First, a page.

ARN - Bruising (was Double wide vs. Schlager)

Michael Tucker michaelt at
Wed Apr 14 14:46:59 PDT 1999

Hello, everyone:

chauncey_r_roschbach at wrote:
> I've been bruised and injured worse with a #5 epee than I ever have with
> schlager. However, it's not the weapon that is generally revealed to be
> unsafe so much as the fighter that wields it. That is not to say, however,
> that minor bruising is an indication of overly hard calibration or an
> unsafe fighter. In the end, what we do _is_ combat and a few minor bruises
> come with the territory.
> I'd suggest you check the fighters that are dishing the bruises. How do
> they hit with a #5? A foil? I'd also consider the source of the complaints.
> Just how fragile are they? Some of our fighters bruise if you look at them
> too hard others you couldn't mark if you used a 2x4. Take things on a case
> by case basis and use your best judgment.
> Yours,
> Lord Elyas MacCrae
> Cadet to Don Robert Michael McFarlan (called Horoun)
> Rapier Marshal of the Barony of the Stargate
> Ansteorra

Gasp! He *lives*! Hi, Elyas! :-)

Seriously, though, Elyas brings up an interesting point. I am new to SCA
fencing, but have been playing the "armored" game for... oh... about 10 years.

At my first "light" tournament, one of my most memorable moments came when
someone "skewered" me and *immediately* stopped fighting, gasping out "Oh! I'm
SO sorry! I didn't mean to hit you that hard! Are you hurt?" My first thought
was: "Huh? You've got to be kidding me! I've had big, corn-fed boys hit me as
hard as they can with 3 foot long, inch-and-a-half thick clubs, and you're
worried that *that* little poke *hurt* me?!" However, I could hear the genuine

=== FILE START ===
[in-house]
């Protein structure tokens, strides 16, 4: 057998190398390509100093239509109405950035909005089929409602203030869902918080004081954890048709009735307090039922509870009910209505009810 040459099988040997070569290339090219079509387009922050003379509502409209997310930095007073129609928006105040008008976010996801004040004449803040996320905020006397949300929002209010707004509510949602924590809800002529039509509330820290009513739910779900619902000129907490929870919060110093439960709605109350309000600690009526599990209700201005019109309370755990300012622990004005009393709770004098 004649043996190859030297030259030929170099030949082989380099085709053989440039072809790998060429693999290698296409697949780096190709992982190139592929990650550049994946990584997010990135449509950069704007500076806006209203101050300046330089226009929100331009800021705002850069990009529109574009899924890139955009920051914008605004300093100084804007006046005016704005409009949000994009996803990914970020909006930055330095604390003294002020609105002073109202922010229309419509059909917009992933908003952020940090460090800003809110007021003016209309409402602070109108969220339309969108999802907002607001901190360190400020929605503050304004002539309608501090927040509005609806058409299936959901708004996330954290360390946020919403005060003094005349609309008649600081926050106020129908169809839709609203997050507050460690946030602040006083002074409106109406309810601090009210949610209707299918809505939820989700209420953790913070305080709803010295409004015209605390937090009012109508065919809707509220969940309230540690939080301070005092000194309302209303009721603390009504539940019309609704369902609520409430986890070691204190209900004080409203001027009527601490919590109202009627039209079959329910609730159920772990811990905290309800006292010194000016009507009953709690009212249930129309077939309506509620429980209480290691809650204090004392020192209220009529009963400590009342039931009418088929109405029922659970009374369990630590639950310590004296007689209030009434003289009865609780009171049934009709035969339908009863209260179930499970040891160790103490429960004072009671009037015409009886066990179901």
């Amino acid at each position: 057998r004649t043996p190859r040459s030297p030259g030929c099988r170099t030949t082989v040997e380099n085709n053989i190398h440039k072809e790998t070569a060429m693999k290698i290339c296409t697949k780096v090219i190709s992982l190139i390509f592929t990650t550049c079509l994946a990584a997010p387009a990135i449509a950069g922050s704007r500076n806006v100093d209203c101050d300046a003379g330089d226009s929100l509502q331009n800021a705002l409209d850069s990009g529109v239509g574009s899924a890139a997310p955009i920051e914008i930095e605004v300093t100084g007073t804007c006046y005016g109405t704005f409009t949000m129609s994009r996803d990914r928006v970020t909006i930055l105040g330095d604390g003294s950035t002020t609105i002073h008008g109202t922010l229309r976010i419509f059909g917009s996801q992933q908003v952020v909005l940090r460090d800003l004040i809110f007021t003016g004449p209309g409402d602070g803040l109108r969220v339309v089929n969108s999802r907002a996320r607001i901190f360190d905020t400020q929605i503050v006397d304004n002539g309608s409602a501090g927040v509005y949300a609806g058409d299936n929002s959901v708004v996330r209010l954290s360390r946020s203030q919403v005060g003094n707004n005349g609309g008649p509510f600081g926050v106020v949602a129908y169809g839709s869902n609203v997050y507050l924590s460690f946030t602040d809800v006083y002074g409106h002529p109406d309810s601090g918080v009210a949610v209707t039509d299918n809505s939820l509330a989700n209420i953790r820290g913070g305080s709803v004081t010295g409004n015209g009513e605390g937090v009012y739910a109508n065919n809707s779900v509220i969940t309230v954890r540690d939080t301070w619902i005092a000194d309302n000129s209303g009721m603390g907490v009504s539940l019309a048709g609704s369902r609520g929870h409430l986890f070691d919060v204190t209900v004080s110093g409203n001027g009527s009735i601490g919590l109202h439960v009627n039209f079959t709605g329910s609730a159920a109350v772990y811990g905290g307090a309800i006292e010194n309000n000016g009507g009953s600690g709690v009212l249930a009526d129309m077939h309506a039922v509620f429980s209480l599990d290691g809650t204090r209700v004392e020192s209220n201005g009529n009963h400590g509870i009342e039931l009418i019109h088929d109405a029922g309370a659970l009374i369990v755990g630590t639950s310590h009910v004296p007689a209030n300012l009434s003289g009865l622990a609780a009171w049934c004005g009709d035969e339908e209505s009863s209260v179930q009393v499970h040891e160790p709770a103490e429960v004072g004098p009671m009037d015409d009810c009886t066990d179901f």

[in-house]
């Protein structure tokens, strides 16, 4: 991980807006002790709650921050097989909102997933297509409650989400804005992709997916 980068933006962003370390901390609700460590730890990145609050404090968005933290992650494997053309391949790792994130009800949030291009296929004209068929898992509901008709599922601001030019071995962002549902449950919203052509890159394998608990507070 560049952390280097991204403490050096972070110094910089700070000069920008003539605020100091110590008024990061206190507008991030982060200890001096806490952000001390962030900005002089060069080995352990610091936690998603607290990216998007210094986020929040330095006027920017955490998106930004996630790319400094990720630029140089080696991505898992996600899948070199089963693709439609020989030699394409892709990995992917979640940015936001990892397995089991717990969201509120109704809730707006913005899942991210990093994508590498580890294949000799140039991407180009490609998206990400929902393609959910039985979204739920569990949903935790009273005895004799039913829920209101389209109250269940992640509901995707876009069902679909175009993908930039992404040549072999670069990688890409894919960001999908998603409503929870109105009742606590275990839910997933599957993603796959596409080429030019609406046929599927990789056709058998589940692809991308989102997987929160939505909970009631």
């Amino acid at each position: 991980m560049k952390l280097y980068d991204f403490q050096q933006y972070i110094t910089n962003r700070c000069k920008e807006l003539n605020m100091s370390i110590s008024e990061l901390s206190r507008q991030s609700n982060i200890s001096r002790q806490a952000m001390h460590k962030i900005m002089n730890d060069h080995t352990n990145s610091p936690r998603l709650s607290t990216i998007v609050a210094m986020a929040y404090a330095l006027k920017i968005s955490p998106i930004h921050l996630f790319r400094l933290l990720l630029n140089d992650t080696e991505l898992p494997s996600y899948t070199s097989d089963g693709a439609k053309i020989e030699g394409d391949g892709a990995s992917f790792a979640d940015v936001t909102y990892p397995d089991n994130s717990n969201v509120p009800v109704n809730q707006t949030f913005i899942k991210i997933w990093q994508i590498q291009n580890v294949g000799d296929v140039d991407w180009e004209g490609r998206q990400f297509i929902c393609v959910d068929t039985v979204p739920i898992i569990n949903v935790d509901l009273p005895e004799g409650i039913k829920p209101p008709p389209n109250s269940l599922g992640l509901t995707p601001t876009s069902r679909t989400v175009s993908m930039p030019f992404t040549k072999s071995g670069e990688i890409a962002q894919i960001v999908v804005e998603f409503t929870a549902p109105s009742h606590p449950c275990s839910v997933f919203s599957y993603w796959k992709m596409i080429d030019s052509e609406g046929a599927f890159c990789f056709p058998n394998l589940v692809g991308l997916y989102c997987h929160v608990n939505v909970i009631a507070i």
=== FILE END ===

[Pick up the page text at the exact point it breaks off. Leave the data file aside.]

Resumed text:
concern in their voice, and see the genuine distress on their face, so I didn't
say that. I think I managed to say: "<choke> <gulp> Uh... no, I'm not hurt. That
was a good blow, but thank you for asking." before retiring from the field.

I giggle about that incident for months. But eventually, even *my* brain cells
occasionally act up, and it finally occurred to me that this was a subject of
serious, genuine concern among the rapier community... and obviously *not* among
the "stick jock" crowd. On the contrary, after practice we proudly show off our
foot long, 6 inch wide, technicolor creations in some kind of primitive bonding.
"There!" we seem to say, pointing to our bruises. "There is *proof* of my non-wimpiness!"

Anyway, I'm not sure what my point is... except, I suppose, to ask how the rest
of *you* feel about this issue. Clearly, if a few PSI of thrust are enough to
run someone through, then you should seldom leave much more than a dime-sized
"hickey" (and those, by accident). And, clearly, getting a full-out thrust in
the ribs from a non-flexible weapon *hurts* (and *can* result in a broken or
cracked rib). But, then, there is risk of injury (even serious injury) in
"heavy" combat as well. So, why the big cultural difference vis-a-vis bruising?

Michael Silverhands (Baron of Stargate, and newbie fencer)
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